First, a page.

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Electronic cigarettes for smoking cessation: a randomised controlled trial

37 months
Approved budget:
Professor Christopher Bullen
Health issue:
Addiction (alcohol/drugs/gambling/smoking)
Proposal type:
Lay summary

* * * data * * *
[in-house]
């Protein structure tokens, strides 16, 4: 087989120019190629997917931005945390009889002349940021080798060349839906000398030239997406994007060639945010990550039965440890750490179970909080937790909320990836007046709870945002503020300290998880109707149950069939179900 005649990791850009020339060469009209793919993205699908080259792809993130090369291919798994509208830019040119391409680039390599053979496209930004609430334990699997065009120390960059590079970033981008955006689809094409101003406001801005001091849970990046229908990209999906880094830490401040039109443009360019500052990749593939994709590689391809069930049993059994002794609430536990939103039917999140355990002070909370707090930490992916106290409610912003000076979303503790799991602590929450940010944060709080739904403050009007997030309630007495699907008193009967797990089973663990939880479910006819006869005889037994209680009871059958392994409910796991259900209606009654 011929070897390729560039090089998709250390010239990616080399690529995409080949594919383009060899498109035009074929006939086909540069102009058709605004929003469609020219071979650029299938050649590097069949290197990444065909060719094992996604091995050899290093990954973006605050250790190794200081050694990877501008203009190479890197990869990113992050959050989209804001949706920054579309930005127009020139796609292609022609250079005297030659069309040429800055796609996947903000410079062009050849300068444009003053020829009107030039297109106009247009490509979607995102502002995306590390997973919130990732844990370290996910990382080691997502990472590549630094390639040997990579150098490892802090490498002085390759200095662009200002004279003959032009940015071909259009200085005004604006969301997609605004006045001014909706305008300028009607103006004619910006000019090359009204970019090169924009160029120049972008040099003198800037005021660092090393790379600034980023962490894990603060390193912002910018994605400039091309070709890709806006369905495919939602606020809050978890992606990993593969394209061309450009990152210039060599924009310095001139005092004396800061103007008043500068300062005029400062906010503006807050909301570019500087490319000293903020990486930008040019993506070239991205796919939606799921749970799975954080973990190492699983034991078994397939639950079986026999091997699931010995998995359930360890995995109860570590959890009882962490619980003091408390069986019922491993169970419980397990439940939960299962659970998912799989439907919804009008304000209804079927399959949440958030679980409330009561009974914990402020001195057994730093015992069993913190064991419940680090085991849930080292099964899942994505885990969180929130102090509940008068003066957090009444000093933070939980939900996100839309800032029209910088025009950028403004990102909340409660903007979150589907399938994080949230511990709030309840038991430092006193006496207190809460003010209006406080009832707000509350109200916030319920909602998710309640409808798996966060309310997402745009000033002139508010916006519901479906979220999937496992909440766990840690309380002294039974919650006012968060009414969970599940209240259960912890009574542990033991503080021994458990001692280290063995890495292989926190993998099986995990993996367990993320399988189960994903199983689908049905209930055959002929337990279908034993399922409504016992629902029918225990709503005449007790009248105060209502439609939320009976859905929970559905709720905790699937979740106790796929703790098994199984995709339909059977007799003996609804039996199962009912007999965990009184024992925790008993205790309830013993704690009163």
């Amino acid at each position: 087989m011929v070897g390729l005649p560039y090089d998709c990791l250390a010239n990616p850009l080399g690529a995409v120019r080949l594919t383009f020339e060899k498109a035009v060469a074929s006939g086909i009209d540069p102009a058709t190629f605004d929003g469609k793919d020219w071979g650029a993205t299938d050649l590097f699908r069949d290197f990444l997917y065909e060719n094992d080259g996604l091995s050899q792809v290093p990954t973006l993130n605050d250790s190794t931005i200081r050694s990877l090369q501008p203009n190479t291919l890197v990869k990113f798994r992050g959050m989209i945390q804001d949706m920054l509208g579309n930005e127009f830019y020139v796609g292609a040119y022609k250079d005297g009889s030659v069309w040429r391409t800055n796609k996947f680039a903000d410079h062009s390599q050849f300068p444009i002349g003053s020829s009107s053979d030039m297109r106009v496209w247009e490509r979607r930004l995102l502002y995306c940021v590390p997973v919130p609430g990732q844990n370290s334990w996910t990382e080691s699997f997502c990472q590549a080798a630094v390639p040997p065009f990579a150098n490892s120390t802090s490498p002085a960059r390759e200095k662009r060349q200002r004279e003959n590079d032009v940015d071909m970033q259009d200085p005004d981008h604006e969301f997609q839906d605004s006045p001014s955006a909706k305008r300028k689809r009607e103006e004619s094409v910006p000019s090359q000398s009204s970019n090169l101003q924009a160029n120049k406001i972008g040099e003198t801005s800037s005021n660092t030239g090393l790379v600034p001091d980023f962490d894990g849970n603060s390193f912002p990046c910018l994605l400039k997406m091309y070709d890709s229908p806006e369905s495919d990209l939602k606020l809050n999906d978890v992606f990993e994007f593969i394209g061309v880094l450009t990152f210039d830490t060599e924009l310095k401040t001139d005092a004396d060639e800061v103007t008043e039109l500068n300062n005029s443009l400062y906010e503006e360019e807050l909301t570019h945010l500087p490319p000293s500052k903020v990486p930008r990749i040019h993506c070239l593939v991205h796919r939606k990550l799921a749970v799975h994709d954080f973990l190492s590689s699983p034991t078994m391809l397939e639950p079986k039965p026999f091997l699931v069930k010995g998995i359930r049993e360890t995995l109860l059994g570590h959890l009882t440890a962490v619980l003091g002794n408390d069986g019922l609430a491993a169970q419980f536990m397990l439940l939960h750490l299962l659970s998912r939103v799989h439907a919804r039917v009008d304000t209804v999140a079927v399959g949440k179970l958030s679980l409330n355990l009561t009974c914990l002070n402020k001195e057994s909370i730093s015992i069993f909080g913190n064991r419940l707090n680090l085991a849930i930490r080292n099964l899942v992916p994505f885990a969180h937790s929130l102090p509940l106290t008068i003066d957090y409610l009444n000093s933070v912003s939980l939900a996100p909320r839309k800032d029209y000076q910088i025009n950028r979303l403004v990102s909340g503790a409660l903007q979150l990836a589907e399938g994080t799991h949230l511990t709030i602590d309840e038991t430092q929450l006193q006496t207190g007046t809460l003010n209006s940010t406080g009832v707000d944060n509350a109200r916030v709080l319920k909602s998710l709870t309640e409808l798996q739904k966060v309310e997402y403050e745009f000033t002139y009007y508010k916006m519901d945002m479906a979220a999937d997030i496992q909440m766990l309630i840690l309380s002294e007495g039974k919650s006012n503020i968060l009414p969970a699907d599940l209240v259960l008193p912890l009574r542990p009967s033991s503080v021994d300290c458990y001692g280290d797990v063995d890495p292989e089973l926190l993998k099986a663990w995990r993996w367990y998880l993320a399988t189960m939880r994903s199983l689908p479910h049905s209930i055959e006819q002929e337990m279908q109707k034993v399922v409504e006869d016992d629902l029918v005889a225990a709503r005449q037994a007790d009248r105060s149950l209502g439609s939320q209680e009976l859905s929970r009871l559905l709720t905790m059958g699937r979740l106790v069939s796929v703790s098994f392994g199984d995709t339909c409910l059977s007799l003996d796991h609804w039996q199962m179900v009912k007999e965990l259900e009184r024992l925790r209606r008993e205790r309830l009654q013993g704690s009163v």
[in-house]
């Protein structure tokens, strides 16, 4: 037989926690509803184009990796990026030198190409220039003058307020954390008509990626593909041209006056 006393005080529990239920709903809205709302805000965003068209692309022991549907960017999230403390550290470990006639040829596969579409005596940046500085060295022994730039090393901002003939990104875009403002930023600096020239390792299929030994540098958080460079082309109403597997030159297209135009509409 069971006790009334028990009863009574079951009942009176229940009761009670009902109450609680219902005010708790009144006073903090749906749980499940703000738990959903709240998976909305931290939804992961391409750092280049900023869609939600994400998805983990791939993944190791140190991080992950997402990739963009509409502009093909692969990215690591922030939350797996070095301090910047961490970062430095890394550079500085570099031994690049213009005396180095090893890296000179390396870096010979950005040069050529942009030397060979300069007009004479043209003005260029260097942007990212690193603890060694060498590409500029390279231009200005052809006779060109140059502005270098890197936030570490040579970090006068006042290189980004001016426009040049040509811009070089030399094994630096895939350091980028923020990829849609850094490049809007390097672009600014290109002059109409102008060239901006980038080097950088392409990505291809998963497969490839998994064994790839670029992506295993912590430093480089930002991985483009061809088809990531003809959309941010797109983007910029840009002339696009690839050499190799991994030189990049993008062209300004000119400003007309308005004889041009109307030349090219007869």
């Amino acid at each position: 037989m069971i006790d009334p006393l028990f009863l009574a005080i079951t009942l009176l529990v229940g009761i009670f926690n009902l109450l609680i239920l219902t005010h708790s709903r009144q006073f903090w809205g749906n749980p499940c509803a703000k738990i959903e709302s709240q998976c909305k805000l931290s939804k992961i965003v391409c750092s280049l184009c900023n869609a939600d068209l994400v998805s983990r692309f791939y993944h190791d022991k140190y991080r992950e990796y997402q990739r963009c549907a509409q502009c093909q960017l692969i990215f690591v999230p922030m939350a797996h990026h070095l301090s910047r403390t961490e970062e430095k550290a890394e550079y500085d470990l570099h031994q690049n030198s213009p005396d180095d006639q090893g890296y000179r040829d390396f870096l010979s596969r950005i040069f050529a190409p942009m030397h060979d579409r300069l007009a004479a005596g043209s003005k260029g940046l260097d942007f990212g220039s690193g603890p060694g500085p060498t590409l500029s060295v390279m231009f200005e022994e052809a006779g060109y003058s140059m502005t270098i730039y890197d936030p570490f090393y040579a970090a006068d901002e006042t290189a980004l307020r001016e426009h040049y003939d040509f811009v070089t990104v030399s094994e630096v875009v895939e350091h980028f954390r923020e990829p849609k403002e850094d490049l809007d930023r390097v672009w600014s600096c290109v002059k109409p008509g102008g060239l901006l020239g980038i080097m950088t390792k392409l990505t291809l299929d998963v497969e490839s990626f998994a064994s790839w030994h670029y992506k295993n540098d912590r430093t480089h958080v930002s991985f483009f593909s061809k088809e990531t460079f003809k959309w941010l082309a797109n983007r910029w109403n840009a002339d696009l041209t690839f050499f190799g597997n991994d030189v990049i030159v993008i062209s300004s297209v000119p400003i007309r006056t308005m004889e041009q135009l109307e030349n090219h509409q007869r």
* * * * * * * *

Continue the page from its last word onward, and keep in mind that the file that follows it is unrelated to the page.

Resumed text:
Most smokers know smoking is harmful to their health but find it hard to stop, largely because of addiction to nicotine and the habit of using cigarettes for many years. Medical nicotine (such as nicotine patch, the most widely used quit smoking product) doubles the chances of successfully quitting but doesn't deal with smoking habits. This study tests a new device, the e-cigarette, to see if it is better than nicotine patch at helping smokers quit. Participants will be randomly allocated to one of three groups: e-cigarettes with 16mg nicotine cartridges, nicotine patches, or e-cigarettes with 0 mg nicotine cartridges, used for 12 weeks. We will phone participants at one, three and six months after quit day to compare quitting, acceptability, use and side effects. Even if only modestly effective at helping smokers quit, e-cigarettes have potential for a positive health impact because of their popularity among smokers.